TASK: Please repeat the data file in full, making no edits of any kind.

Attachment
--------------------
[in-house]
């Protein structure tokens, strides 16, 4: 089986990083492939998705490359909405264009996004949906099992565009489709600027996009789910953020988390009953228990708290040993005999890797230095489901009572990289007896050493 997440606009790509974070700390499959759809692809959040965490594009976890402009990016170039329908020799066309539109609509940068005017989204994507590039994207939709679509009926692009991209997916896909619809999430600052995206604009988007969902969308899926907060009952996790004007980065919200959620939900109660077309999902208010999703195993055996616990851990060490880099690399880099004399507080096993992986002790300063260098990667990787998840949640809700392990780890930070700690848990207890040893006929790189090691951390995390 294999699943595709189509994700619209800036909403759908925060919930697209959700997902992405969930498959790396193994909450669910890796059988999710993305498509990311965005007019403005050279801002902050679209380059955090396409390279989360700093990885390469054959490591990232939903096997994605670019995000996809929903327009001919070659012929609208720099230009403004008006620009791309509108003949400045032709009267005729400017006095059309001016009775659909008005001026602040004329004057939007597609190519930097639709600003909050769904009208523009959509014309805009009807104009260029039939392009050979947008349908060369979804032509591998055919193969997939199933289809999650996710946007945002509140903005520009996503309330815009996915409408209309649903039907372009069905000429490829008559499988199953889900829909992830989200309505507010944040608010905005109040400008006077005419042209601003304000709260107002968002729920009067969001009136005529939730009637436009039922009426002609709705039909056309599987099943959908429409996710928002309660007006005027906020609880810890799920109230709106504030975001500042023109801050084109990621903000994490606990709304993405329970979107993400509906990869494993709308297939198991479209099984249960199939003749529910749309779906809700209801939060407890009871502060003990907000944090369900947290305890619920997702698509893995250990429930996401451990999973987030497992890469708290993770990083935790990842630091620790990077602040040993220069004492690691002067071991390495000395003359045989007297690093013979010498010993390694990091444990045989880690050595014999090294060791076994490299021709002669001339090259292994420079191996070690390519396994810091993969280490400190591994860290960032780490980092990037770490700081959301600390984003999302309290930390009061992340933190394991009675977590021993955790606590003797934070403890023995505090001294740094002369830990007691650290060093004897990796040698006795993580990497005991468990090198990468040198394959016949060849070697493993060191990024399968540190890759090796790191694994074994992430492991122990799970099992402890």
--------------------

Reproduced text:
[in-house]
């Protein structure tokens, strides 16, 4: 089986990083492939998705490359909405264009996004949906099992565009489709600027996009789910953020988390009953228990708290040993005999890797230095489901009572990289007896050493 997440606009790509974070700390499959759809692809959040965490594009976890402009990016170039329908020799066309539109609509940068005017989204994507590039994207939709679509009926692009991209997916896909619809999430600052995206604009988007969902969308899926907060009952996790004007980065919200959620939900109660077309999902208010999703195993055996616990851990060490880099690399880099004399507080096993992986002790300063260098990667990787998840949640809700392990780890930070700690848990207890040893006929790189090691951390995390 294999699943595709189509994700619209800036909403759908925060919930697209959700997902992405969930498959790396193994909450669910890796059988999710993305498509990311965005007019403005050279801002902050679209380059955090396409390279989360700093990885390469054959490591990232939903096997994605670019995000996809929903327009001919070659012929609208720099230009403004008006620009791309509108003949400045032709009267005729400017006095059309001016009775659909008005001026602040004329004057939007597609190519930097639709600003909050769904009208523009959509014309805009009807104009260029039939392009050979947008349908060369979804032509591998055919193969997939199933289809999650996710946007945002509140903005520009996503309330815009996915409408209309649903039907372009069905000429490829008559499988199953889900829909992830989200309505507010944040608010905005109040400008006077005419042209601003304000709260107002968002729920009067969001009136005529939730009637436009039922009426002609709705039909056309599987099943959908429409996710928002309660007006005027906020609880810890799920109230709106504030975001500042023109801050084109990621903000994490606990709304993405329970979107993400509906990869494993709308297939198991479209099984249960199939003749529910749309779906809700209801939060407890009871502060003990907000944090369900947290305890619920997702698509893995250990429930996401451990999973987030497992890469708290993770990083935790990842630091620790990077602040040993220069004492690691002067071991390495000395003359045989007297690093013979010498010993390694990091444990045989880690050595014999090294060791076994490299021709002669001339090259292994420079191996070690390519396994810091993969280490400190591994860290960032780490980092990037770490700081959301600390984003999302309290930390009061992340933190394991009675977590021993955790606590003797934070403890023995505090001294740094002369830990007691650290060093004897990796040698006795993580990497005991468990090198990468040198394959016949060849070697493993060191990024399968540190890759090796790191694994074994992430492991122990799970099992402890």